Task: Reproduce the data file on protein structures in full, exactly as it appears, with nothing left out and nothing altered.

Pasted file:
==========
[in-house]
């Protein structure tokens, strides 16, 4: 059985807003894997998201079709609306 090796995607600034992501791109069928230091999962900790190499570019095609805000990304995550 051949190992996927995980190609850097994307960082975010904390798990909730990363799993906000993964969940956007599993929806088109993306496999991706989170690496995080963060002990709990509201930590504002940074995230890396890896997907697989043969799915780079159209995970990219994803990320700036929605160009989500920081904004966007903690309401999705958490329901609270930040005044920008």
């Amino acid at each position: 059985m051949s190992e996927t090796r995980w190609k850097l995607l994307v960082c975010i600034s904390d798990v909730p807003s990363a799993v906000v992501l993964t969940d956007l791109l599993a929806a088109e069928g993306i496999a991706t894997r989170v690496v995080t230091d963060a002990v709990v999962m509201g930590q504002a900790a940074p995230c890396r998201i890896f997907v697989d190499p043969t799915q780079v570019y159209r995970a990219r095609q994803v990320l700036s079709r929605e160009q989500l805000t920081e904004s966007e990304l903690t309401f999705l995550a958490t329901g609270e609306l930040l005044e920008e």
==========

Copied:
[in-house]
């Protein structure tokens, strides 16, 4: 059985807003894997998201079709609306 090796995607600034992501791109069928230091999962900790190499570019095609805000990304995550 051949190992996927995980190609850097994307960082975010904390798990909730990363799993906000993964969940956007599993929806088109993306496999991706989170690496995080963060002990709990509201930590504002940074995230890396890896997907697989043969799915780079159209995970990219994803990320700036929605160009989500920081904004966007903690309401999705958490329901609270930040005044920008």
């Amino acid at each position: 059985m051949s190992e996927t090796r995980w190609k850097l995607l994307v960082c975010i600034s904390d798990v909730p807003s990363a799993v906000v992501l993964t969940d956007l791109l599993a929806a088109e069928g993306i496999a991706t894997r989170v690496v995080t230091d963060a002990v709990v999962m509201g930590q504002a900790a940074p995230c890396r998201i890896f997907v697989d190499p043969t799915q780079v570019y159209r995970a990219r095609q994803v990320l700036s079709r929605e160009q989500l805000t920081e904004s966007e990304l903690t309401f999705l995550a958490t329901g609270e609306l930040l005044e920008e």